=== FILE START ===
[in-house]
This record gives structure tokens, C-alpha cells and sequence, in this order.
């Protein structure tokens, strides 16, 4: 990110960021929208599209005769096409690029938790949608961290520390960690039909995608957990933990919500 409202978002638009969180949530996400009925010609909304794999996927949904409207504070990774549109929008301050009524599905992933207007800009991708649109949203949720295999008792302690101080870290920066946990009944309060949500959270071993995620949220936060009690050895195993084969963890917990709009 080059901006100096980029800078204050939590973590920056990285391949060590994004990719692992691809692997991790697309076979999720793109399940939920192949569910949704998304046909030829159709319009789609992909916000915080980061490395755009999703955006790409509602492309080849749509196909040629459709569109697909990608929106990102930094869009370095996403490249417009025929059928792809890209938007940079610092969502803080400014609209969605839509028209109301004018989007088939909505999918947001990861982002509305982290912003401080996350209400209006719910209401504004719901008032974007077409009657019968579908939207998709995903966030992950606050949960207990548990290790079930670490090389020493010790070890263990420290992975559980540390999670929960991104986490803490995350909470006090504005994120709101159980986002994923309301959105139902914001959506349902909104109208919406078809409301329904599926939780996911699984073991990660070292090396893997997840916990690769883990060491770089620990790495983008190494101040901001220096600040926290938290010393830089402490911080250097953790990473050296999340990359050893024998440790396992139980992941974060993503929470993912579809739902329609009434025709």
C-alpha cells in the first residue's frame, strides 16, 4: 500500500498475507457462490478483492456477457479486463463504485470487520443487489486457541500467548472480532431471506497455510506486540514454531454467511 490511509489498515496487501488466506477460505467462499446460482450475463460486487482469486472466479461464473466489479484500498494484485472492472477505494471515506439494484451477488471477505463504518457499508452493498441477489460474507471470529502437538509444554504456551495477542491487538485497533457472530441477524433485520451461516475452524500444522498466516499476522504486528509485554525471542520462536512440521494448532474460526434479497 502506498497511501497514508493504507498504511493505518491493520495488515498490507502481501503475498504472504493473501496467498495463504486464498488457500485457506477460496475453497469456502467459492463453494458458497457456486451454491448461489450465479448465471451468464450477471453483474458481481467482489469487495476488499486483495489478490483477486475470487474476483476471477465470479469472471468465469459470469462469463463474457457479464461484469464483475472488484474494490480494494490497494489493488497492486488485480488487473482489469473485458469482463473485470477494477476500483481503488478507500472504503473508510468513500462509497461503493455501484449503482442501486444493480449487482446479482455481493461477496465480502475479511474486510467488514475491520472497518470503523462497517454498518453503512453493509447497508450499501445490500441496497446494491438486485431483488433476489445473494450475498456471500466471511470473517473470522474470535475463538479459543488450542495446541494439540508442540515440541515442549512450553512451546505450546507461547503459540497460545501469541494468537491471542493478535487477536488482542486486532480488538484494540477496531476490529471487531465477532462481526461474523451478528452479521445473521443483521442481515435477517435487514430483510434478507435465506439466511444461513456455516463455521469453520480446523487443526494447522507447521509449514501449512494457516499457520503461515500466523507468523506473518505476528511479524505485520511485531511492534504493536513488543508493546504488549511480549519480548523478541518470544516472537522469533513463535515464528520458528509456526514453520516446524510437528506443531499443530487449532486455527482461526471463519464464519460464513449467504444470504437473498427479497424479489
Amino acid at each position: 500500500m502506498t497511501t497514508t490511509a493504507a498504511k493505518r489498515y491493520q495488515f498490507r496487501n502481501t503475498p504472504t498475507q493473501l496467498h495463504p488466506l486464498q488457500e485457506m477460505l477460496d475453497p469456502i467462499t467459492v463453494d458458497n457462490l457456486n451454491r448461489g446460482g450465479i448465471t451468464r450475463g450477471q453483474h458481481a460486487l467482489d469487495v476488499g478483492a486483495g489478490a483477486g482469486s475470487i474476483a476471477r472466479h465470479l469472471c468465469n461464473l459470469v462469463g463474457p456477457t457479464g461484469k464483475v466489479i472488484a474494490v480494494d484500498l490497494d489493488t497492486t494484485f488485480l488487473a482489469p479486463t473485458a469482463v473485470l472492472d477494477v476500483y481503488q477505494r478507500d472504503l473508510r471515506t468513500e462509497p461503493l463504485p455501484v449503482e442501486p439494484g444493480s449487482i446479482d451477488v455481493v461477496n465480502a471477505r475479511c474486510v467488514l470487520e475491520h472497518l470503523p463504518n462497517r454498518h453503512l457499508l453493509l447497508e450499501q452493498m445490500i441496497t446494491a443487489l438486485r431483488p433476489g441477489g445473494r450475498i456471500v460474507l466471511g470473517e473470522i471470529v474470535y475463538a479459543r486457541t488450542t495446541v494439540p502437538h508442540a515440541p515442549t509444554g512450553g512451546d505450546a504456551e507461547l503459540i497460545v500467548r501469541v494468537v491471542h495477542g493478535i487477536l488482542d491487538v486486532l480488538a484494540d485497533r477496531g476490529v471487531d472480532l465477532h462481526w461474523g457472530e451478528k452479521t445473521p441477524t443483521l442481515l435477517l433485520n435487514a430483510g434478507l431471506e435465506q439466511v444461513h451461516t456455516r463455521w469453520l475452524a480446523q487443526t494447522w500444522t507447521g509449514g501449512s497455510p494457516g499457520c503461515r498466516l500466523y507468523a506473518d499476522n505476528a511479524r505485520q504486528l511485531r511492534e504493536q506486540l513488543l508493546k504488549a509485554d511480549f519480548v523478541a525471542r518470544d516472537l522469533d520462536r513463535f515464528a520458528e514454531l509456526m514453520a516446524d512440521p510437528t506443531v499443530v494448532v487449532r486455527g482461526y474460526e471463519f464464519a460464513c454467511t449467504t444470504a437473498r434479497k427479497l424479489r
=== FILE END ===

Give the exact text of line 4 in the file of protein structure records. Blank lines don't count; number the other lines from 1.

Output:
C-alpha cells in the first residue's frame, strides 16, 4: 500500500498475507457462490478483492456477457479486463463504485470487520443487489486457541500467548472480532431471506497455510506486540514454531454467511 490511509489498515496487501488466506477460505467462499446460482450475463460486487482469486472466479461464473466489479484500498494484485472492472477505494471515506439494484451477488471477505463504518457499508452493498441477489460474507471470529502437538509444554504456551495477542491487538485497533457472530441477524433485520451461516475452524500444522498466516499476522504486528509485554525471542520462536512440521494448532474460526434479497 502506498497511501497514508493504507498504511493505518491493520495488515498490507502481501503475498504472504493473501496467498495463504486464498488457500485457506477460496475453497469456502467459492463453494458458497457456486451454491448461489450465479448465471451468464450477471453483474458481481467482489469487495476488499486483495489478490483477486475470487474476483476471477465470479469472471468465469459470469462469463463474457457479464461484469464483475472488484474494490480494494490497494489493488497492486488485480488487473482489469473485458469482463473485470477494477476500483481503488478507500472504503473508510468513500462509497461503493455501484449503482442501486444493480449487482446479482455481493461477496465480502475479511474486510467488514475491520472497518470503523462497517454498518453503512453493509447497508450499501445490500441496497446494491438486485431483488433476489445473494450475498456471500466471511470473517473470522474470535475463538479459543488450542495446541494439540508442540515440541515442549512450553512451546505450546507461547503459540497460545501469541494468537491471542493478535487477536488482542486486532480488538484494540477496531476490529471487531465477532462481526461474523451478528452479521445473521443483521442481515435477517435487514430483510434478507435465506439466511444461513456455516463455521469453520480446523487443526494447522507447521509449514501449512494457516499457520503461515500466523507468523506473518505476528511479524505485520511485531511492534504493536513488543508493546504488549511480549519480548523478541518470544516472537522469533513463535515464528520458528509456526514453520516446524510437528506443531499443530487449532486455527482461526471463519464464519460464513449467504444470504437473498427479497424479489